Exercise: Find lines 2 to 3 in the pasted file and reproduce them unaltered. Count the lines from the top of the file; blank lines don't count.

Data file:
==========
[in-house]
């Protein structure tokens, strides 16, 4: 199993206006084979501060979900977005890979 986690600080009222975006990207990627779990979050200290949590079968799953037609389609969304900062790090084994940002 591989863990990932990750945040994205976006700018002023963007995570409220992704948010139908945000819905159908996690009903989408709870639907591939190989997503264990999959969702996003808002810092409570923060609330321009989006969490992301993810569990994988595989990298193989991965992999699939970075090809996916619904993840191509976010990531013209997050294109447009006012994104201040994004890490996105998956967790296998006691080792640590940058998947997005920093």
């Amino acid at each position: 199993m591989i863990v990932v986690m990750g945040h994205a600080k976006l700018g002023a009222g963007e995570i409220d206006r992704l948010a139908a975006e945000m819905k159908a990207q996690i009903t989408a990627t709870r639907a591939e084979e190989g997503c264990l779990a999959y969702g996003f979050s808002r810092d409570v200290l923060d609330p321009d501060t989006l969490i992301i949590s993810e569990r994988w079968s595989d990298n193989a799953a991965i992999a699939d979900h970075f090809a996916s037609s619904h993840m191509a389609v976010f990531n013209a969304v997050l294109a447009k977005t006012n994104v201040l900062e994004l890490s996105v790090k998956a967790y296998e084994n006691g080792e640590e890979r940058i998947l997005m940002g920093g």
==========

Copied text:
């Protein structure tokens, strides 16, 4: 199993206006084979501060979900977005890979 986690600080009222975006990207990627779990979050200290949590079968799953037609389609969304900062790090084994940002 591989863990990932990750945040994205976006700018002023963007995570409220992704948010139908945000819905159908996690009903989408709870639907591939190989997503264990999959969702996003808002810092409570923060609330321009989006969490992301993810569990994988595989990298193989991965992999699939970075090809996916619904993840191509976010990531013209997050294109447009006012994104201040994004890490996105998956967790296998006691080792640590940058998947997005920093």
């Amino acid at each position: 199993m591989i863990v990932v986690m990750g945040h994205a600080k976006l700018g002023a009222g963007e995570i409220d206006r992704l948010a139908a975006e945000m819905k159908a990207q996690i009903t989408a990627t709870r639907a591939e084979e190989g997503c264990l779990a999959y969702g996003f979050s808002r810092d409570v200290l923060d609330p321009d501060t989006l969490i992301i949590s993810e569990r994988w079968s595989d990298n193989a799953a991965i992999a699939d979900h970075f090809a996916s037609s619904h993840m191509a389609v976010f990531n013209a969304v997050l294109a447009k977005t006012n994104v201040l900062e994004l890490s996105v790090k998956a967790y296998e084994n006691g080792e640590e890979r940058i998947l997005m940002g920093g």